Virtual CIO Standards & Training Manual

Your all-in-one guide to creating and managing the proven vCIO process that has helped hundreds of MSPs build World Class businesses.

Intro

The Winds of Change are Changing

Do you refer to yourself as an MSP? Are your consultants more virtual Captain Obvious (vCO) and less virtual Chief Information Officer (vCIO)? And do you tell your customers you have better tools than your competitors, but use the same set? If you answered these questions with a resounding “Yes!” then you should keep reading.

The technology market has changed.

As small businesses look to outsource IT, more Managed Services Providers spring up. The average seats per customer have increased. The market must keep up with this trend to offer proper solutions at the right price.

Before MSPs went mainstream, IT companies operated on the break/fix model. Reactive service was often sold using pre-allocated blocks of time or billed hourly. Technology consultants would meet with clients to state the obvious: hardware X is broken and it will cost Y to fix it. With the evolution of small business needs, this model no longer worked. Enter the Managed Services Provider, offering proactive support and consulting for a monthly cost. At the time this seemed the be-all and end-all of IT services for businesses.

But what if there is more? What if the MSP is changing, offering more than proactive support and consulting? What if vCO has evolved into vCIO and partners with Decision Makers? Is it possible to improve the business relationship and not only the technology? TruMethods transformed break/fix providers into top-performing MSPs and will lead them in the new frontier. Begin your journey towards the next step in World Class as a Technology Success Provider.

Section 1

Beyond MSP: The Next Evolution for IT Providers

When your business is break/fix oriented, things are simpler. As long as you keep billing your clients, they keep paying, and you keep fixing, the process works. Reactive service is unforgiving and people dependent; separating from the competition is difficult. A bad week turns into a bad month which leads to a bad quarter and likely a bad year. It soon becomes clear things have to change. You need to leave the break/fix model and begin the journey to MSP.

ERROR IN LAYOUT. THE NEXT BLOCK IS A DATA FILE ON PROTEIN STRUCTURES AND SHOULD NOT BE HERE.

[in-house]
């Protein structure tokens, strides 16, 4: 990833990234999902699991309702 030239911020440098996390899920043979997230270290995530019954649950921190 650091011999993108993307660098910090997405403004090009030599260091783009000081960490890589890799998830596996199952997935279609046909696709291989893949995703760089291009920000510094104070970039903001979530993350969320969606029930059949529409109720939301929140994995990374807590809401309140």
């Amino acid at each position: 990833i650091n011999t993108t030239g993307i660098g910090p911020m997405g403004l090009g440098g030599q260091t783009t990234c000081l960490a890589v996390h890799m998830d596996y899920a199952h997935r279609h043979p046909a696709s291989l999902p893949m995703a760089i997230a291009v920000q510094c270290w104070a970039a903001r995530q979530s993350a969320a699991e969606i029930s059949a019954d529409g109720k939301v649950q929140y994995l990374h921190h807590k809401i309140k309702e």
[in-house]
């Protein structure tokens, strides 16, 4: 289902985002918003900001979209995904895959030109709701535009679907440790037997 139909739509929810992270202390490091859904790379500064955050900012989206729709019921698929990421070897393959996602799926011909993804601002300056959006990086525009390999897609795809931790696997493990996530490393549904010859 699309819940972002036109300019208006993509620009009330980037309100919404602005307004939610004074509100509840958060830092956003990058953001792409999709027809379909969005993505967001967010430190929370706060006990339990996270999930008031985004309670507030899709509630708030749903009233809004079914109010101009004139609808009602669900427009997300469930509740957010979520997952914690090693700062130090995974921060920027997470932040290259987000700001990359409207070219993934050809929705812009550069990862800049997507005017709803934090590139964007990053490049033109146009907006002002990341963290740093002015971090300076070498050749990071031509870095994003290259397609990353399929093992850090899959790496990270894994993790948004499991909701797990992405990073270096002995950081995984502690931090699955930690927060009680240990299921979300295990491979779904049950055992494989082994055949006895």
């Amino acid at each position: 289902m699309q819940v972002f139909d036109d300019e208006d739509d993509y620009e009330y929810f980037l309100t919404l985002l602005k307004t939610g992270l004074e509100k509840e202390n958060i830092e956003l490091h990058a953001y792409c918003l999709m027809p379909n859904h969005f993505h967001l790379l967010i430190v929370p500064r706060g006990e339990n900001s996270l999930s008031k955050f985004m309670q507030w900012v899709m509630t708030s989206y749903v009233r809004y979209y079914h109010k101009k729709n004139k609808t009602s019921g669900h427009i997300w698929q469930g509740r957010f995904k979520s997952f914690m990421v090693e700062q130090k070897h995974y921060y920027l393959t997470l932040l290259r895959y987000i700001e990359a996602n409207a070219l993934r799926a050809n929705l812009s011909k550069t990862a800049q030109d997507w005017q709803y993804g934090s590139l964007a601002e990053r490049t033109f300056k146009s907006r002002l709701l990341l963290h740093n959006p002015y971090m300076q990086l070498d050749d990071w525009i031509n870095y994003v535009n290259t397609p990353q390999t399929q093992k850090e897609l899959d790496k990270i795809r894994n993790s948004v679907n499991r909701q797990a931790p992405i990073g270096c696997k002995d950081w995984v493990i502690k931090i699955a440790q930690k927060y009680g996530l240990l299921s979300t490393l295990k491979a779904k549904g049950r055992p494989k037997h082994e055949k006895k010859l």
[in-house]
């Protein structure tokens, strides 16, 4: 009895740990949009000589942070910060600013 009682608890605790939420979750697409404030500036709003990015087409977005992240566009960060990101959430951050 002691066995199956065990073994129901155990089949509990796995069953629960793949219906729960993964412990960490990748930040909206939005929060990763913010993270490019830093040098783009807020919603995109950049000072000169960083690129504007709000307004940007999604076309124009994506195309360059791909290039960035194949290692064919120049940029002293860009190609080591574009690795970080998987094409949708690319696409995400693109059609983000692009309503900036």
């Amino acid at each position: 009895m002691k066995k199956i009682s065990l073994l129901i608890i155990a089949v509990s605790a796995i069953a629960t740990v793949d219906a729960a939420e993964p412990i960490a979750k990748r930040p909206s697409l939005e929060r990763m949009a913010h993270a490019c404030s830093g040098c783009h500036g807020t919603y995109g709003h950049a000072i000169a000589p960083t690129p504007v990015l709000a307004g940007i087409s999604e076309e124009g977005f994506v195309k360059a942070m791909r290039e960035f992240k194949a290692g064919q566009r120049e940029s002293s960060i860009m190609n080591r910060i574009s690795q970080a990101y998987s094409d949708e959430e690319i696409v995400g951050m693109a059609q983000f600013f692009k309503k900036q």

The idea of entering the MSP market is to create value for customers by managing technology. This creates a recurring revenue business model providing a monthly stream of revenue. The addition of new tools and features make an MSP more attractive to customers. But the market has yet again changed.

The MSP market was soon flooded with technology companies touting their proactive approach. Adding tools to support the growing number of small businesses was common. Additionally, an increase in end users demands for a higher cost per seat. Remote Monitoring and Management, backup & disaster recovery, and antivirus required more than words on paper; they needed to be an MSP Practice.

The MSP Practice has more focus on specific roles, processes, workflow, and metrics. Both MSP and customer outcomes tie in these items. The customer saw more value in an MSP Practice versus generic proactive services. Service providers began broadcasting how they were better than their competitors. At TruMethods, we gave MSPs some advantages they can add to their MSP Practice. Managing outcomes, 4 Blocks, and 5 Qualities of World Class are examples of how the average MSP elevates above its competitors. Now it’s time to begin a new adventure towards Technology Success.